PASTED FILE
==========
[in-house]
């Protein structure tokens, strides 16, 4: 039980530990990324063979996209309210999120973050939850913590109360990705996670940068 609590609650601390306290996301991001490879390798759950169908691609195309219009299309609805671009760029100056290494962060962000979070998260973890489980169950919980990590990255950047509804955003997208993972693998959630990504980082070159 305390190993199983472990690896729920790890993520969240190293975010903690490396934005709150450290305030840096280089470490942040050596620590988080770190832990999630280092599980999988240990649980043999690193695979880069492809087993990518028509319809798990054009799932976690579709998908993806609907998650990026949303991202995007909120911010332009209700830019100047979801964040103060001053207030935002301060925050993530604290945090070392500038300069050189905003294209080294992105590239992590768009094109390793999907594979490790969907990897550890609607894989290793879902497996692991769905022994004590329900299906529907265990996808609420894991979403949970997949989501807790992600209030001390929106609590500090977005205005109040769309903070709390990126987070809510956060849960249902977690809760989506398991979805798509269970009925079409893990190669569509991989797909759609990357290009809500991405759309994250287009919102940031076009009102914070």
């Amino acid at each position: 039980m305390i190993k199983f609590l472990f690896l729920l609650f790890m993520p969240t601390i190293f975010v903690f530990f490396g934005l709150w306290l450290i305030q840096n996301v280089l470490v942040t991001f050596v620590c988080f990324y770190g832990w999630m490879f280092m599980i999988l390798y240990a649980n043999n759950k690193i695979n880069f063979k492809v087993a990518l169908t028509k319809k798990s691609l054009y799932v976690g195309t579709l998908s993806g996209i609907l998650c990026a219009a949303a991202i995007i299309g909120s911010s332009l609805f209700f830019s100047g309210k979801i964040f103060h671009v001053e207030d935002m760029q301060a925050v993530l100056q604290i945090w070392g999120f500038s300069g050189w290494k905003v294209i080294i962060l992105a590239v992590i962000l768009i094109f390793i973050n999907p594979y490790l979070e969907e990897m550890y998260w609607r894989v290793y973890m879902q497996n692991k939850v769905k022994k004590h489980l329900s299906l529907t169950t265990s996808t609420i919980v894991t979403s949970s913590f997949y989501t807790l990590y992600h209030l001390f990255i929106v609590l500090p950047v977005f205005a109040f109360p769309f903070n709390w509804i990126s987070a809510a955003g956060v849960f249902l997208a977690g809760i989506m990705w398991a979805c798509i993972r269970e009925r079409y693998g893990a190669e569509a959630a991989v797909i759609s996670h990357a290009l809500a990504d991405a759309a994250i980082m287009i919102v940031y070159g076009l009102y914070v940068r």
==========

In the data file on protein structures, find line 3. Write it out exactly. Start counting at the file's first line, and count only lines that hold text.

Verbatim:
């Amino acid at each position: 039980m305390i190993k199983f609590l472990f690896l729920l609650f790890m993520p969240t601390i190293f975010v903690f530990f490396g934005l709150w306290l450290i305030q840096n996301v280089l470490v942040t991001f050596v620590c988080f990324y770190g832990w999630m490879f280092m599980i999988l390798y240990a649980n043999n759950k690193i695979n880069f063979k492809v087993a990518l169908t028509k319809k798990s691609l054009y799932v976690g195309t579709l998908s993806g996209i609907l998650c990026a219009a949303a991202i995007i299309g909120s911010s332009l609805f209700f830019s100047g309210k979801i964040f103060h671009v001053e207030d935002m760029q301060a925050v993530l100056q604290i945090w070392g999120f500038s300069g050189w290494k905003v294209i080294i962060l992105a590239v992590i962000l768009i094109f390793i973050n999907p594979y490790l979070e969907e990897m550890y998260w609607r894989v290793y973890m879902q497996n692991k939850v769905k022994k004590h489980l329900s299906l529907t169950t265990s996808t609420i919980v894991t979403s949970s913590f997949y989501t807790l990590y992600h209030l001390f990255i929106v609590l500090p950047v977005f205005a109040f109360p769309f903070n709390w509804i990126s987070a809510a955003g956060v849960f249902l997208a977690g809760i989506m990705w398991a979805c798509i993972r269970e009925r079409y693998g893990a190669e569509a959630a991989v797909i759609s996670h990357a290009l809500a990504d991405a759309a994250i980082m287009i919102v940031y070159g076009l009102y914070v940068r």